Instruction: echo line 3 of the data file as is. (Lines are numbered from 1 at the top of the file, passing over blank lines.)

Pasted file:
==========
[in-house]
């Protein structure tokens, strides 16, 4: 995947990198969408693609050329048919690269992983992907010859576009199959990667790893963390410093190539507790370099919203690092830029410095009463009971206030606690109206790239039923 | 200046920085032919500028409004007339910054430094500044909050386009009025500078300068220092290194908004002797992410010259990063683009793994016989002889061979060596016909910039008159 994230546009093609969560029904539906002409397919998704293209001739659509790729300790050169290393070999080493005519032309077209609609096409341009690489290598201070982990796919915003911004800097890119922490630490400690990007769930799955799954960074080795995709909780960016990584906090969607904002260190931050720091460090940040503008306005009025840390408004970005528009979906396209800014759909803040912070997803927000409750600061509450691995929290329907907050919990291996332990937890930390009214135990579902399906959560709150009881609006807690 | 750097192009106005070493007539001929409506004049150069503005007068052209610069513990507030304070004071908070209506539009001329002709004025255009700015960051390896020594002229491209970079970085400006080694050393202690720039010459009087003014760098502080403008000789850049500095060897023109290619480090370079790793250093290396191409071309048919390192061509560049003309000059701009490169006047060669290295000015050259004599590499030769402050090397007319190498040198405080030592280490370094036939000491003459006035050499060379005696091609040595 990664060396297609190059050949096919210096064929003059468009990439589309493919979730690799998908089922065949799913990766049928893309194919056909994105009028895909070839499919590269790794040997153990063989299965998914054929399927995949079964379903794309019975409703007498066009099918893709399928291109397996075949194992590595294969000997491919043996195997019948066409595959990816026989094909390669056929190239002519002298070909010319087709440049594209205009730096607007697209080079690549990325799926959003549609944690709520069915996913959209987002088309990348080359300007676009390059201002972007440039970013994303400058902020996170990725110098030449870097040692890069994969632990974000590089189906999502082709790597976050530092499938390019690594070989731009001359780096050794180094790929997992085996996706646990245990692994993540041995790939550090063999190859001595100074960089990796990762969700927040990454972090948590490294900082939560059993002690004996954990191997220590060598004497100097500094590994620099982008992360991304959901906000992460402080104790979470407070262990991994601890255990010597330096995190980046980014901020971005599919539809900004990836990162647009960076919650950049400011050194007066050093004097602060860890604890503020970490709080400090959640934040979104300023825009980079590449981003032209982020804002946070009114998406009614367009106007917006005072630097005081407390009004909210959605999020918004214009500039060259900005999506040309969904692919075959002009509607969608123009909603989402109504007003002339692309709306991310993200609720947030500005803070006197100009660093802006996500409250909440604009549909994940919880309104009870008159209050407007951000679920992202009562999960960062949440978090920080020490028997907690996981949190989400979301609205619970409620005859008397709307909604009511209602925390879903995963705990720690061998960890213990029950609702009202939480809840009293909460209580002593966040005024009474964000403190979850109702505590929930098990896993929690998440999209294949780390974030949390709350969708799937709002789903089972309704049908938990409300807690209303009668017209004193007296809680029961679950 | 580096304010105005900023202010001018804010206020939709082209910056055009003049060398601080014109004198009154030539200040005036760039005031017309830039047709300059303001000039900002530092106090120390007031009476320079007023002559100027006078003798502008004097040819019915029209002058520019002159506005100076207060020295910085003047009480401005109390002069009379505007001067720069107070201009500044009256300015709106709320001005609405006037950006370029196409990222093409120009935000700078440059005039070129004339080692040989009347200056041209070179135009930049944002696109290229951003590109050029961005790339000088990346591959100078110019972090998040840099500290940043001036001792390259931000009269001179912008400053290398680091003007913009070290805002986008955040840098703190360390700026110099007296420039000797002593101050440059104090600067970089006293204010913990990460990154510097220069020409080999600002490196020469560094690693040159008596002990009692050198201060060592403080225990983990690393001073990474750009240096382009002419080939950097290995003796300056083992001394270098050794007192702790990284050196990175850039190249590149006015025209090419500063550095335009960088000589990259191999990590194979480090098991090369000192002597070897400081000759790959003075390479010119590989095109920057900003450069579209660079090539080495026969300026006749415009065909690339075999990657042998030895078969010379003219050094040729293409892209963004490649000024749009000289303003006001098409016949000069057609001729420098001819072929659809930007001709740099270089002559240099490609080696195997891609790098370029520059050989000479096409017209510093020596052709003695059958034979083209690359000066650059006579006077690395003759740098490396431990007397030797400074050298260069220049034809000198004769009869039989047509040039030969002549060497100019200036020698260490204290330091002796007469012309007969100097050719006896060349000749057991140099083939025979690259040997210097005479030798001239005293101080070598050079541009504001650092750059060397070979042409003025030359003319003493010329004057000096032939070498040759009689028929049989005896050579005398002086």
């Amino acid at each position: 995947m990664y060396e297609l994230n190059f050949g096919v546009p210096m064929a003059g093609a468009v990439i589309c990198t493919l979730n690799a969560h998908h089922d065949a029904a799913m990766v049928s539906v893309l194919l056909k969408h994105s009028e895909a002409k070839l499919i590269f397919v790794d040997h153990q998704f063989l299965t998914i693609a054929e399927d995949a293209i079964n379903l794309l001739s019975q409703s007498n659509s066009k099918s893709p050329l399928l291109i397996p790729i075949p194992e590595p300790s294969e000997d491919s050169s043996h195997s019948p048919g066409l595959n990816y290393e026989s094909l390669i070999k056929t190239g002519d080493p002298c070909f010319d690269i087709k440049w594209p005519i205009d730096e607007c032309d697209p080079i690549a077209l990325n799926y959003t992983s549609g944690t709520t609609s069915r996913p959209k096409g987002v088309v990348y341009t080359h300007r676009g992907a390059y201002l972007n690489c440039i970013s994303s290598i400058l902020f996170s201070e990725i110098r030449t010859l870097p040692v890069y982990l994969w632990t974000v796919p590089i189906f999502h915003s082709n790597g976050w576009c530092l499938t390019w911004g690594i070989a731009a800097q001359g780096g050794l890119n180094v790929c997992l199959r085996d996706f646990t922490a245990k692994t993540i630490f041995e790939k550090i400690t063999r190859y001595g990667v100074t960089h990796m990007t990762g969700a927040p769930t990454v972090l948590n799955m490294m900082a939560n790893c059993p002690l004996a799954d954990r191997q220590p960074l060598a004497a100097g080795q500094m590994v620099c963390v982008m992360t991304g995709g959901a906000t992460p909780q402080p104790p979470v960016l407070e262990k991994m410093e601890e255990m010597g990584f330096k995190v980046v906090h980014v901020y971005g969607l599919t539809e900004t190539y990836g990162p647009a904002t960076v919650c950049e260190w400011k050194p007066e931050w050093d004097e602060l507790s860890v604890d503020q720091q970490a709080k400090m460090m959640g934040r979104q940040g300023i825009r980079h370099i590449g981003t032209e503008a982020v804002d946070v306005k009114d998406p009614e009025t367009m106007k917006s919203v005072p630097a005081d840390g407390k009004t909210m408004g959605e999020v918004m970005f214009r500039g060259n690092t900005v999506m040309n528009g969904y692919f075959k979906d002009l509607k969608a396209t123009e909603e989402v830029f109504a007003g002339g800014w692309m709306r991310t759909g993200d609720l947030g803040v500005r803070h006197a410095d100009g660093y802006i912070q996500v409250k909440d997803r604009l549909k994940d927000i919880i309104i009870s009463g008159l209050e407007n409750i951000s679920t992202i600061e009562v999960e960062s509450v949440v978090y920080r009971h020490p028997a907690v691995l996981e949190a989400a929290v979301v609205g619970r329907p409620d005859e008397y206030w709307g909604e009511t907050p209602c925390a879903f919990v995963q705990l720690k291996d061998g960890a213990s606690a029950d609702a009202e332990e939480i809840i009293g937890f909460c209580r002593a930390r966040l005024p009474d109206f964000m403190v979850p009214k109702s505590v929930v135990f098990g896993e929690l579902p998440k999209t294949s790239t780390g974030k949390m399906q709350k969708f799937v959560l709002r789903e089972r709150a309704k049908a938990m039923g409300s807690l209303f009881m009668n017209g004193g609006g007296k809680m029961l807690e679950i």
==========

């Amino acid at each position: 995947m990664y060396e297609l994230n190059f050949g096919v546009p210096m064929a003059g093609a468009v990439i589309c990198t493919l979730n690799a969560h998908h089922d065949a029904a799913m990766v049928s539906v893309l194919l056909k969408h994105s009028e895909a002409k070839l499919i590269f397919v790794d040997h153990q998704f063989l299965t998914i693609a054929e399927d995949a293209i079964n379903l794309l001739s019975q409703s007498n659509s066009k099918s893709p050329l399928l291109i397996p790729i075949p194992e590595p300790s294969e000997d491919s050169s043996h195997s019948p048919g066409l595959n990816y290393e026989s094909l390669i070999k056929t190239g002519d080493p002298c070909f010319d690269i087709k440049w594209p005519i205009d730096e607007c032309d697209p080079i690549a077209l990325n799926y959003t992983s549609g944690t709520t609609s069915r996913p959209k096409g987002v088309v990348y341009t080359h300007r676009g992907a390059y201002l972007n690489c440039i970013s994303s290598i400058l902020f996170s201070e990725i110098r030449t010859l870097p040692v890069y982990l994969w632990t974000v796919p590089i189906f999502h915003s082709n790597g976050w576009c530092l499938t390019w911004g690594i070989a731009a800097q001359g780096g050794l890119n180094v790929c997992l199959r085996d996706f646990t922490a245990k692994t993540i630490f041995e790939k550090i400690t063999r190859y001595g990667v100074t960089h990796m990007t990762g969700a927040p769930t990454v972090l948590n799955m490294m900082a939560n790893c059993p002690l004996a799954d954990r191997q220590p960074l060598a004497a100097g080795q500094m590994v620099c963390v982008m992360t991304g995709g959901a906000t992460p909780q402080p104790p979470v960016l407070e262990k991994m410093e601890e255990m010597g990584f330096k995190v980046v906090h980014v901020y971005g969607l599919t539809e900004t190539y990836g990162p647009a904002t960076v919650c950049e260190w400011k050194p007066e931050w050093d004097e602060l507790s860890v604890d503020q720091q970490a709080k400090m460090m959640g934040r979104q940040g300023i825009r980079h370099i590449g981003t032209e503008a982020v804002d946070v306005k009114d998406p009614e009025t367009m106007k917006s919203v005072p630097a005081d840390g407390k009004t909210m408004g959605e999020v918004m970005f214009r500039g060259n690092t900005v999506m040309n528009g969904y692919f075959k979906d002009l509607k969608a396209t123009e909603e989402v830029f109504a007003g002339g800014w692309m709306r991310t759909g993200d609720l947030g803040v500005r803070h006197a410095d100009g660093y802006i912070q996500v409250k909440d997803r604009l549909k994940d927000i919880i309104i009870s009463g008159l209050e407007n409750i951000s679920t992202i600061e009562v999960e960062s509450v949440v978090y920080r009971h020490p028997a907690v691995l996981e949190a989400a929290v979301v609205g619970r329907p409620d005859e008397y206030w709307g909604e009511t907050p209602c925390a879903f919990v995963q705990l720690k291996d061998g960890a213990s606690a029950d609702a009202e332990e939480i809840i009293g937890f909460c209580r002593a930390r966040l005024p009474d109206f964000m403190v979850p009214k109702s505590v929930v135990f098990g896993e929690l579902p998440k999209t294949s790239t780390g974030k949390m399906q709350k969708f799937v959560l709002r789903e089972r709150a309704k049908a938990m039923g409300s807690l209303f009881m009668n017209g004193g609006g007296k809680m029961l807690e679950i």